Pastor’s Friday Comments (10.16.20)

On Wednesday, during our Midweek Prayer Service, I shared a meditation called “The Virtues of Kingdom People,” based on a chapter with that title in David Gushee and Glen Stassen’s book, Kingdom Ethics: Following Jesus in Contemporary Context. I chose that topic because, in the contentious political, racial, and religious environment in which we find ourselves right now, it is as important as it has ever been for Christians to understand and to cultivate the virtues that conform to the life of Christ. These are the traits that set us apart from the world and that bear testimony to what God is doing in us.

Gushee and Stassen remind us, however, that these virtues are not simply ideals to which we should strive but which we can never attain. Instead, they are gifts from God that were announced as good news by Jesus, meant for anyone who was willing to follow his way.

These virtues are summarized in the first section of the Sermon on the Mount, the part commonly called the Beatitudes, found in the fifth chapter of Matthew’s Gospel. Even if you were present on Wednesday evening for our Zoom meeting, they bear repeating. At least for the next three weeks, please pray over these virtues and ask God to make them real within your life. That could be long enough to make them stick.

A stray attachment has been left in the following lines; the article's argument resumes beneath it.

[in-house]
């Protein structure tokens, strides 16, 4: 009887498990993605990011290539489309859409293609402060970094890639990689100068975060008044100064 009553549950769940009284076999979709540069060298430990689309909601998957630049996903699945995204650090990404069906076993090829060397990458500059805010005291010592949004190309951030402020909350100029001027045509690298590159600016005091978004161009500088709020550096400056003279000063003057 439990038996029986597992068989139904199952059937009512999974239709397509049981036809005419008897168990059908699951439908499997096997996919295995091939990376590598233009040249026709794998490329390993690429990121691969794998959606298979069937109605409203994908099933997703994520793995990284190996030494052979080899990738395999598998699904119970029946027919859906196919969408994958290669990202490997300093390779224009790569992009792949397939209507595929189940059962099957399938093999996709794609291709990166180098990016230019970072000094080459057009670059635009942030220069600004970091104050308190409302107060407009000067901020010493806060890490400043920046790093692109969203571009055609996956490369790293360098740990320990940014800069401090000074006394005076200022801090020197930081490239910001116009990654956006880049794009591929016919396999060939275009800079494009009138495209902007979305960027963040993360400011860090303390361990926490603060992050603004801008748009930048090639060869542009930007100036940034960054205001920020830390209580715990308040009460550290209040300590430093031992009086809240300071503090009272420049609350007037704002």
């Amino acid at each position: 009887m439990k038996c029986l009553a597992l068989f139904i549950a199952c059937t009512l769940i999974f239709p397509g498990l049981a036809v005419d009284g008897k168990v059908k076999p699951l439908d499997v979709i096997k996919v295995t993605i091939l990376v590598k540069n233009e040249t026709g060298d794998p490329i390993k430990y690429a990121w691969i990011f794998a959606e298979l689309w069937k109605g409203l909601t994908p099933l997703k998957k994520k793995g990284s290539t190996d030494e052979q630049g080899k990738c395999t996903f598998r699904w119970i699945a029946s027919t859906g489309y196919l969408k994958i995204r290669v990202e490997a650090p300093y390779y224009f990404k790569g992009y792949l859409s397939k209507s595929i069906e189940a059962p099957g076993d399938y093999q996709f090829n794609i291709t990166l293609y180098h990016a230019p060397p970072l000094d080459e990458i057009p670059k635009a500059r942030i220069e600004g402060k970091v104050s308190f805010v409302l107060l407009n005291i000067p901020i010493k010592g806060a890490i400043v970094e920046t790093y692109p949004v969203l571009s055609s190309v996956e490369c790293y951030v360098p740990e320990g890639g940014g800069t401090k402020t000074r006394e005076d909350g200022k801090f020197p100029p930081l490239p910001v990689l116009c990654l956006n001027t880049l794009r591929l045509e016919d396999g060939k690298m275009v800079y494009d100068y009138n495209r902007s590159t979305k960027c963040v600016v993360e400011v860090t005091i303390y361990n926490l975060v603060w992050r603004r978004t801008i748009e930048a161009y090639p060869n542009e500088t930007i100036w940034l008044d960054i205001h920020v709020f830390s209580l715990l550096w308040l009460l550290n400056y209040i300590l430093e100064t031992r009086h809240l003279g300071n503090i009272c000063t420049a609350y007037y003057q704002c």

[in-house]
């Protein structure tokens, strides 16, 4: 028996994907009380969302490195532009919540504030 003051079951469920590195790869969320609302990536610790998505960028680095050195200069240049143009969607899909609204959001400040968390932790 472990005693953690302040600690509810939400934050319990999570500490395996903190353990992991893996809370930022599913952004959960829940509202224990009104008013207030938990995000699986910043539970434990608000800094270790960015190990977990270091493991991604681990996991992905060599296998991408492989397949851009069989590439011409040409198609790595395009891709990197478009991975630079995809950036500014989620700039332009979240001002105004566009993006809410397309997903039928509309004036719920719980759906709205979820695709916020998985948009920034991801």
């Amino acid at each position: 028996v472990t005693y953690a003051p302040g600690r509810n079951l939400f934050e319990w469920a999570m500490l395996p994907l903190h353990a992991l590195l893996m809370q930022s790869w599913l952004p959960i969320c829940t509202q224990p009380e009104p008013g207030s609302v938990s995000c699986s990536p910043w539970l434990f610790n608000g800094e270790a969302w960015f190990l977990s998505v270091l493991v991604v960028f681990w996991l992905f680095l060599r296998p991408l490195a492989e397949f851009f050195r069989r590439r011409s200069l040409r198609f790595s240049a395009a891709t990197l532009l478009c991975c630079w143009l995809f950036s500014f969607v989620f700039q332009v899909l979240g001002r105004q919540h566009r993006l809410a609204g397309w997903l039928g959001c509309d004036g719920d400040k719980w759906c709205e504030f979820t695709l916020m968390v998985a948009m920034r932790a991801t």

Here are the virtues and the summary statements from Gushee and Stassen:

Poor in spirit (Matthew 5:3)

Followers of Jesus participate in God’s reign by humbling themselves before God, giving themselves over to God, depending on God’s deliverance, and following God in caring for the poor and oppressed. Blessed are the humble before God, who cares for the poor and humble.

Those who mourn (5:4)

Blessed are those who mourn what is wrong and unjust in themselves and the world, and sincerely repent, for God comforts those who suffer and those who truly repent.

The humble (5:5)

Blessed are those who are surrendered to God, who is the God of peace.

Those who hunger and thirst for righteousness (5:6)

Blessed are those who hunger and thirst for a justice that delivers and restores to covenant community, for God is a God who brings such justice.

Merciful (5:7)

Blessed are those who, like God, offer compassion in action, forgiveness, healing, aid, and covenant steadfastness to those in need.

Pure in heart (5:8)

Blessed are those who give their whole self over to God, who is the only One worthy of the heart’s full devotion.

Peacemakers (5:9)

Blessed are those who make peace with their enemies, as God shows love to God’s enemies.

Those who are persecuted for righteousness’ sake (5:10)

Blessed are those who suffer because of their practices of loyalty to Jesus and to justice.

What may strike you as you read this list is how absent these virtues seem to be in our culture today. You can’t change the habits, conduct, or attitude of anyone else. But you can ask God to change you. This would be a good time to do that.